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Joseph Jacobs, B.A.

Formerly President of the Jewish Historical Society of England; Corresponding Member of the Royal Academy of History, Madrid; New York City.

Contributions:
SCHÖNERER, GEORG VON – Austrian politician and anti-Semitic agitator; born at Vienna July 17, 1842. He devoted himself to agriculture, and in 1873 entered the Austrian Diet, where he represented the German-National party and gave his support to the...
SEBAG, SOLOMON – English teacher and Hebrew writer; born in 1828; died at London April 30, 1892; son of Rabbi Isaac Sebag. He was educated in the orphan school of the Portuguese congregation, London, subsequently becoming master of the Sha'are...
SCHUDT, JOHANN JAKOB – German polyhistor and Orientalist; born at Frankfort-on-the-Main Jan. 14, 1664; died there Feb. 14, 1722. He studied theology at Wittenberg, and went to Hamburg in 1684 to study Orientalia under Ezra Edzardi. He then settled in...
SCHUL – Judæo-German designation for the temple or the synagogue ("bet ha-midrash"), used as early as the thirteenth century. The building of synagogues being forbidden in nearly every European country at that period, the Jews were...
SCHÜLER GELAUF – Organized attacks upon the Jews of different Polish cities by Christian youths, especially pupils of the many Jesuit schools that existed in Poland during the seventeenth and eighteenth centuries. These youths not only assaulted...
SCHULTENS, ALBERT – Dutch Orientalist; born at Gröningen Aug. 23, 1686; died Jan. 26, 1756. He studied Arabic at Leyden under Van Til, and at Utrecht under Reland. He took his degree (Doctor of Theology) at Gröningen in 1709; became teacher of...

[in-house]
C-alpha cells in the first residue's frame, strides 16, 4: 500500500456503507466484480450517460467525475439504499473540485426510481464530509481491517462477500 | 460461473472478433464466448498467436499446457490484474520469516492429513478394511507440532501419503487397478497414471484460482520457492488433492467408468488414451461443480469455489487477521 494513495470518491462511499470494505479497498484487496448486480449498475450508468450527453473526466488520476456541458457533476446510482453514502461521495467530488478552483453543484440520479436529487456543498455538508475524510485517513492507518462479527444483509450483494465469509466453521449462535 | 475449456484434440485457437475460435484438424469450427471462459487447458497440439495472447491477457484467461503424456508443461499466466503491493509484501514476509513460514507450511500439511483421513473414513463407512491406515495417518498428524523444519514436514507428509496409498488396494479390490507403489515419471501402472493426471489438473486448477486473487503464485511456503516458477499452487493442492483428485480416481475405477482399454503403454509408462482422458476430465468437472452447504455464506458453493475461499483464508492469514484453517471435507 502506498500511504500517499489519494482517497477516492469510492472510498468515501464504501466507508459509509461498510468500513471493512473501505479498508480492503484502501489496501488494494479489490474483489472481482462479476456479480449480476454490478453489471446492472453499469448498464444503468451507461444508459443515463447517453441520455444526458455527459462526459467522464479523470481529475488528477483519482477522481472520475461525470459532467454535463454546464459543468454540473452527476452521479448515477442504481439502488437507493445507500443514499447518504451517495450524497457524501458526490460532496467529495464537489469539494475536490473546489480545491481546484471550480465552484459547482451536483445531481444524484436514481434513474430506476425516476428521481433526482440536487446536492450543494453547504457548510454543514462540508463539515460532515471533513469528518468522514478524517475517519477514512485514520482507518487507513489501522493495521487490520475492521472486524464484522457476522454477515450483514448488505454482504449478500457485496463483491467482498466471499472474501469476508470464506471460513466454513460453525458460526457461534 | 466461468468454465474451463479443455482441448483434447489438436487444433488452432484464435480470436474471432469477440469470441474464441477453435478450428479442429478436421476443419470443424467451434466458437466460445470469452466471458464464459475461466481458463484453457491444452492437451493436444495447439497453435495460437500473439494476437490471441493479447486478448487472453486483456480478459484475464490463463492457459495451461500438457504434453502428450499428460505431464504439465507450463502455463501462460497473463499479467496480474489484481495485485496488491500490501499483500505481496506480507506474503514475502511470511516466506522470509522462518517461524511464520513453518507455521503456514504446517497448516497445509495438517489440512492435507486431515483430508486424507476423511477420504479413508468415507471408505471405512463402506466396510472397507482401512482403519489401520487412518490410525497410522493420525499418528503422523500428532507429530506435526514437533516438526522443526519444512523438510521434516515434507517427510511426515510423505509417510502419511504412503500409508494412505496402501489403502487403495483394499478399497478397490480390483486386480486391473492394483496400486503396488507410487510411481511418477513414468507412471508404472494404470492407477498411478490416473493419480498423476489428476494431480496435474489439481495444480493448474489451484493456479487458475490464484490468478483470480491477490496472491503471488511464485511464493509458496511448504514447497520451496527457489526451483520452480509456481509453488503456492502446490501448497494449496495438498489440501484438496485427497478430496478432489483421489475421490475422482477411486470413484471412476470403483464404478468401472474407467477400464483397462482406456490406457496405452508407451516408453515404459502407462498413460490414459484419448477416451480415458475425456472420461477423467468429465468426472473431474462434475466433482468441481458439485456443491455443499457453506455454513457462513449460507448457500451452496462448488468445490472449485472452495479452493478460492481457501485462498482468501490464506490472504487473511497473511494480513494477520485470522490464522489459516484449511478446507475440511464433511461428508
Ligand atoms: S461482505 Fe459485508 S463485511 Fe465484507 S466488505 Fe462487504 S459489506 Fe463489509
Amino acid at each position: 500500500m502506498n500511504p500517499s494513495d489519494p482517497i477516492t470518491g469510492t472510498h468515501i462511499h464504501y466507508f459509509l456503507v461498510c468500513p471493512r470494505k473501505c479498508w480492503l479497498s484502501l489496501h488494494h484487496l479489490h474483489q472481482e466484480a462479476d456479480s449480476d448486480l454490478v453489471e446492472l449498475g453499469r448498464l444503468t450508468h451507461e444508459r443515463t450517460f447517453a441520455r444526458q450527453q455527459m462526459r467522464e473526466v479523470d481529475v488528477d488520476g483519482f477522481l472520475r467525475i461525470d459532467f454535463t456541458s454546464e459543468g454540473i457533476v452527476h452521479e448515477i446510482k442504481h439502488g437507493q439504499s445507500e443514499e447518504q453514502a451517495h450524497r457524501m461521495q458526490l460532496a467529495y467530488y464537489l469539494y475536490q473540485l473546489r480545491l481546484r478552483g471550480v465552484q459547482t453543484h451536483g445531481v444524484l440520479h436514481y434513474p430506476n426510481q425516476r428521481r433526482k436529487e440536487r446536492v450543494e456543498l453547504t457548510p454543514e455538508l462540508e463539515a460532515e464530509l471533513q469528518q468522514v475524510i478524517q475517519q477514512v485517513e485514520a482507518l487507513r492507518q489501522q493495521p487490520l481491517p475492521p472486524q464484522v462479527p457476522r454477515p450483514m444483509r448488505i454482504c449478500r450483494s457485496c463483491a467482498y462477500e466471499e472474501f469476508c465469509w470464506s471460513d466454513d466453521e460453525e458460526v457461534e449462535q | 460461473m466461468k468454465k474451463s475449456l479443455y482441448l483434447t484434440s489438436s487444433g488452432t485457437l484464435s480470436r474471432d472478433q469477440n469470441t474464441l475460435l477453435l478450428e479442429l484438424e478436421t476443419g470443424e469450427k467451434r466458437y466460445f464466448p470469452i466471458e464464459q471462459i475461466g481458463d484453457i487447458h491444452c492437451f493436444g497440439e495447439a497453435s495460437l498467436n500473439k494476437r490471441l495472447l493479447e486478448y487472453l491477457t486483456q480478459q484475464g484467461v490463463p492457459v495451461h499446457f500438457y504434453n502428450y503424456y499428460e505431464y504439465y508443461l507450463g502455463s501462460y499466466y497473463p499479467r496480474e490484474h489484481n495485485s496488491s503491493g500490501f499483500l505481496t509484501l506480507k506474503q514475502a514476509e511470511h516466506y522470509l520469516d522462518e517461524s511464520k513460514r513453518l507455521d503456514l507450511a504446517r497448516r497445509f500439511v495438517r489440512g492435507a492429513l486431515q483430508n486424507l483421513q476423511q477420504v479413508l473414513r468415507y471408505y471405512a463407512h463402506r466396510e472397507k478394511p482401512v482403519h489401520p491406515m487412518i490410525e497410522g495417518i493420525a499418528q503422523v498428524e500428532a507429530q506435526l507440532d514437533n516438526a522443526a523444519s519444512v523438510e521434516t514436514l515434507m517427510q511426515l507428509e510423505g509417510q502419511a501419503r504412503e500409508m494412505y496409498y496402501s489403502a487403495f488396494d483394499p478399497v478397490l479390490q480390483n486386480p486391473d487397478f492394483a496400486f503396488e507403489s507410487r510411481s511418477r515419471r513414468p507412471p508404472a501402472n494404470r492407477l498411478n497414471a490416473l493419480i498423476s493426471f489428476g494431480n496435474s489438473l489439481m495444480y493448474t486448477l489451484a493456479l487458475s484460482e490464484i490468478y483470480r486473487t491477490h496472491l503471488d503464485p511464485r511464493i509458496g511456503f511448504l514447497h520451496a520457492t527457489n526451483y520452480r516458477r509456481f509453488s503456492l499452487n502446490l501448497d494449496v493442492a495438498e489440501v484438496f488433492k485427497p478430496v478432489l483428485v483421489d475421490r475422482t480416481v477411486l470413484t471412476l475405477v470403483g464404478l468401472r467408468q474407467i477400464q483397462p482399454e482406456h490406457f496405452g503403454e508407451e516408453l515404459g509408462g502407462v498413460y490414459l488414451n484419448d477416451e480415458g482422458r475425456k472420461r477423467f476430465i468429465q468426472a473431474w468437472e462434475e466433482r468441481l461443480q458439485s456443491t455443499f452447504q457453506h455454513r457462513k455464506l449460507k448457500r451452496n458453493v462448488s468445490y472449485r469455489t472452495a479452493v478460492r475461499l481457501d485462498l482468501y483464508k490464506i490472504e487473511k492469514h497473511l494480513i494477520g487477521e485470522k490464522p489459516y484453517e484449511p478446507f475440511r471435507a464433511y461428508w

SELEUCIDÆ – Powerful Syrian dynasty, which exercised an influence on the history of the Jews for two centuries (312-112 B.C.).Seleucus I., Nicator ("the victorious"): Founder of the line; born about 357; died about 280. He was one of the...
SCHUSTER, ARTHUR – English physicist; born at Frankfort-on-the-Main Sept. 12, 1851. He was educated at Frankfort, at Owens College, Manchester, and at the University of Heidelberg (Ph.D. 1873). He early took an interest in physics, especially in...
SCHUTZJUDE – Jew under the special protection of the head of the state. In the early days of travel and commerce the Jews, like other aliens, used to apply to the ruling monarchs for letters of protection, and they obtained "commendation"...
SCHWABACH, JULIUS LEOPOLD – British consul-general in Berlin; born in Breslau 1831; died there Feb. 23, 1898. At the age of sixteen he entered the banking-house of Bleichröder, and twenty years later became a partner; from 1893, when Baron Gerson von...
SCHWARZ, PETER – German Dominican preacher and anti-Jewish writer of the fifteenth century. According to John Eck ("Verlegung cines Juden-Büchleins," signature H, i.b), Schwarz was a Jewish convert to Christianity; but for this assertion there...
SCOTT, CHARLES ALEXANDER (KARL BLUMENTHAL) – English author; born in London 1803; died at Venice Nov., 1866. At an early age he went to Italy, where he remained for a considerable time. He was master of several languages, and traveled extensively. In 1848 he joined in the...